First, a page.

Eating “crow”!

I had been called to a “bush church”, along with some African church leaders, to meet with the leadership there to try and sort out some real difficulties. Not Bible teaching difficulties but relationships between individuals. This intra-leadership difficulty was affecting the life of the Christians as a whole and something had to be done.

The meeting was quite tense. The problem was identified and suggestions given to help resolve the issue. One of the local church deacons was very outspoken and belligerent. It seemed that in no way was he going to accept the counsel – and, in the process it seemed obvious that he himself was the problem. His name was Samsoni (Sampson) and, even though he was of slight stature, his attitude conveyed otherwise. As the meeting progressed it became obvious to him that all the others accepted the counsel, that he was alone in opposition, so he acquiesced. The meeting was closed with much prayer that the Lord would heal the issue and that peace and God’s blessing would be evident in the church ministry there.

An afternoon meal had been prepared for us. We all filed over to the evangelists house and were ushered into one of the rooms where the food would be brought to us. In it came – ugali (corn-meal mush), rice and chicken, greens. Man, what a feast!

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The deacon who had caused the trouble was the one who brought in the big platter of rice and chicken. Trying to lighten the atmosphere after the long tense meeting, I said in the Sukuma language, “This rooster won’t crow again”. The deacon got very angry, put the platter down and muttering to himself stormed out the door. He did not come in to eat with the rest of us and I wondered what I had done.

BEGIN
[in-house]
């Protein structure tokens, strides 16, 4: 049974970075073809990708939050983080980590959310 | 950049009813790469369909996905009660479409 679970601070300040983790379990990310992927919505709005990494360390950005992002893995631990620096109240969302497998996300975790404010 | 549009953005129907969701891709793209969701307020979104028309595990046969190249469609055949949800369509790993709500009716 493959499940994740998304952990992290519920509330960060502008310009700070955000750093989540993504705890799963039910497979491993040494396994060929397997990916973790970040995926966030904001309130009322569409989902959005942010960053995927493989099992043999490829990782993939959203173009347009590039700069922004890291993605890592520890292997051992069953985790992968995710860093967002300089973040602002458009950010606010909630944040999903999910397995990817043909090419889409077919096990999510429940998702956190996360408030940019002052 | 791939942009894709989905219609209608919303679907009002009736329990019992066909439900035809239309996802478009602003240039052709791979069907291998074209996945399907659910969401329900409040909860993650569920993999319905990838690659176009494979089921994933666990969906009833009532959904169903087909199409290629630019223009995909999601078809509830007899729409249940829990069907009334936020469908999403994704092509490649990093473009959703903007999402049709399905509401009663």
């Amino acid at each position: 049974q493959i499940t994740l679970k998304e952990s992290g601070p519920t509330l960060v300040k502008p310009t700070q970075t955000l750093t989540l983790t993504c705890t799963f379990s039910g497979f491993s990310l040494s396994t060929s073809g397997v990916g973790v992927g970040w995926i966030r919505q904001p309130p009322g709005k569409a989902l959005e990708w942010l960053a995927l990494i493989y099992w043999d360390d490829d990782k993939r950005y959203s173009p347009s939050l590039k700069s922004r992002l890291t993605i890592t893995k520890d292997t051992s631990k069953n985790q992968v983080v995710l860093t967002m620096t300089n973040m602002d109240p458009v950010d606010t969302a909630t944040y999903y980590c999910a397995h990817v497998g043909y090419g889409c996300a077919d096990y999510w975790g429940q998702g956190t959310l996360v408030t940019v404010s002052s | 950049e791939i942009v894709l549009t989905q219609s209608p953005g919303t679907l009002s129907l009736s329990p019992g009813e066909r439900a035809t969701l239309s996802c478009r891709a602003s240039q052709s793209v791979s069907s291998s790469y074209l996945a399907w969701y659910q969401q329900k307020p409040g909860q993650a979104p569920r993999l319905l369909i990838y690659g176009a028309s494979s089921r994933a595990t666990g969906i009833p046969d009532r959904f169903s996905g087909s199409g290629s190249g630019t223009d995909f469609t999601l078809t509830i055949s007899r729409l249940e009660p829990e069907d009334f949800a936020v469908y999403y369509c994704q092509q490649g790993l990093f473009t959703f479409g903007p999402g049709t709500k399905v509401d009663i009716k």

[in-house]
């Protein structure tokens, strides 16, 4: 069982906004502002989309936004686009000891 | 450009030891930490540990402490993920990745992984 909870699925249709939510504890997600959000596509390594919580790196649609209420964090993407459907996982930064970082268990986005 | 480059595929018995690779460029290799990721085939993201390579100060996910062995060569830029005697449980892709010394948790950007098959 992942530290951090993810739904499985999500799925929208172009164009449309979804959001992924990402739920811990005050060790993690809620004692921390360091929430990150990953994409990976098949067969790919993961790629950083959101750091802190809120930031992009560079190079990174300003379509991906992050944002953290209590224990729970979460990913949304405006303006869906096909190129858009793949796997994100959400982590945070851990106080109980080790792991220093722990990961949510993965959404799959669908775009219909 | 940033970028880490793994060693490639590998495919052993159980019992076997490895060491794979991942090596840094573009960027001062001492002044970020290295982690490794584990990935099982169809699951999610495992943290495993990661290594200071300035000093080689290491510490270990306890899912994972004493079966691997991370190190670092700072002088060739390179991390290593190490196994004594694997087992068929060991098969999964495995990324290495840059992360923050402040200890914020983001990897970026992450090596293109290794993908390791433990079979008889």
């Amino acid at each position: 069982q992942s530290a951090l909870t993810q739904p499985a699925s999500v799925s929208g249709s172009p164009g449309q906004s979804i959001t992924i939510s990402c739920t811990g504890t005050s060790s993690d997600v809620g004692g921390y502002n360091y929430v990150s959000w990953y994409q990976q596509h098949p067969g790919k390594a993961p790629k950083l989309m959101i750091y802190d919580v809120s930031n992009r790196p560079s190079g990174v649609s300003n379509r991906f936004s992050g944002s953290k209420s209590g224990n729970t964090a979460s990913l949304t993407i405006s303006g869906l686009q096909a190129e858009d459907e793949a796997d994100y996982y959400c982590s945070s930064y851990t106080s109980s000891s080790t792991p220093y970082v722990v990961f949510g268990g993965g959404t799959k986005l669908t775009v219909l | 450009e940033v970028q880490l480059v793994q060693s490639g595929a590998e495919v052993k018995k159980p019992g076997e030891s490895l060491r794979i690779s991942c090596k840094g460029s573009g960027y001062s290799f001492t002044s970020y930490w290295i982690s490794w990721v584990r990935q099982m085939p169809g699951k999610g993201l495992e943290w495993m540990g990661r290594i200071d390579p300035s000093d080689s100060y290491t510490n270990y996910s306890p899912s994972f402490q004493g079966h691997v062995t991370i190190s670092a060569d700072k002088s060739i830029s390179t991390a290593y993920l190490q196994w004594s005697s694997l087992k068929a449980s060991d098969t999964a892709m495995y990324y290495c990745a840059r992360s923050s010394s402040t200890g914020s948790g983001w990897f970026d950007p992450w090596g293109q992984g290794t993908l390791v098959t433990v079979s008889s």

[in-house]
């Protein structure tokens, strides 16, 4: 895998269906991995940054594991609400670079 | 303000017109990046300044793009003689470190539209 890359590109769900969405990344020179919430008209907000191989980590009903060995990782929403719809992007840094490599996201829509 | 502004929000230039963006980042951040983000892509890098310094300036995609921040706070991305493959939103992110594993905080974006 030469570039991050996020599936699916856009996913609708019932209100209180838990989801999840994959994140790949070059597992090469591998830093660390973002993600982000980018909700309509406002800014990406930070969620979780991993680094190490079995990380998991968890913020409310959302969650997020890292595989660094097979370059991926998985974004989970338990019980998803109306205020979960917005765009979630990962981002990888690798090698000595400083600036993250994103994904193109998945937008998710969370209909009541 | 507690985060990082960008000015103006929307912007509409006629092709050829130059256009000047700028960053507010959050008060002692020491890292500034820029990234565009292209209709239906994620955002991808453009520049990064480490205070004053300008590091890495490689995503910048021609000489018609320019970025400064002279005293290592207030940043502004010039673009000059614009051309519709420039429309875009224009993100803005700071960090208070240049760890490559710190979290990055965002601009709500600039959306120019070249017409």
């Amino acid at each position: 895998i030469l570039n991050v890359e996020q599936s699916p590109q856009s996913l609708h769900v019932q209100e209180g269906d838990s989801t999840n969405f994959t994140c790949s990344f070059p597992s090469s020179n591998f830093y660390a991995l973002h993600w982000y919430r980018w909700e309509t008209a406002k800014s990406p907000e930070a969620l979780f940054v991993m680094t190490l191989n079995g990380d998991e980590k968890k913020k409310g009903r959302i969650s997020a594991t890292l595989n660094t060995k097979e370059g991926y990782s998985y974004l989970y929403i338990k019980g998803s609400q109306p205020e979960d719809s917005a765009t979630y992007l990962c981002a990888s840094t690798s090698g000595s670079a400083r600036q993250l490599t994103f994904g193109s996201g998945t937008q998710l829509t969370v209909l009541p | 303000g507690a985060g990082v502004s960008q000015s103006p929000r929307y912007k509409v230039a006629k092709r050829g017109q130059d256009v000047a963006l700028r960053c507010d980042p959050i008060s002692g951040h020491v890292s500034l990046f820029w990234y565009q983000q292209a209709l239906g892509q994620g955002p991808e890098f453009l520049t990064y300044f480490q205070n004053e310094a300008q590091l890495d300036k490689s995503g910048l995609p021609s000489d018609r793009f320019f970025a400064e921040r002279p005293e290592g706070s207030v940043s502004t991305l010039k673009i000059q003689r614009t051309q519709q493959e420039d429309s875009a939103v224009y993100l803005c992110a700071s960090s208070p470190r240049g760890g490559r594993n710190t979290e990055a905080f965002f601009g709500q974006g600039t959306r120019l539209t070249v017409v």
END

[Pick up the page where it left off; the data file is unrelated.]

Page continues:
After the meal, before we got on the road to go home, I went to speak to the evangelist to try and find out what the problem was that I seemed to have caused. He told me – and yes, it was my fault though I had unknowingly walked into it.

Sukuma custom gives a child an “in house” name at birth. Usually it has something to do with circumstances surrounding the birth. This church deacon had been named “nghugulume” (rooster), probably because a rooster crowed at the time of his birth. Unknowingly, as he brought in the platter of chicken, my attempt at levity in the Sukuma language had hit home. He thought my comment was directed at him because of his outspokenness during the meeting. He assumed I meant he was “well silenced” and his voice would be like the chicken on the food platter – silenced for good.

My next act was to seek him out and apologize for my insensitivity. At first he was very reticent to accept my explanation and apology but, as we talked further, his attitude changed.Over time became a very close friend; his home was always open to me for a “cup of tea”; he was a great help in church administrative work throughout the church district. And, the local church was blest by the Lord in its fellowship and ministry.

Lesson learned! Do your best your best to understand nuances of local language before you try to govern the flow of conversation.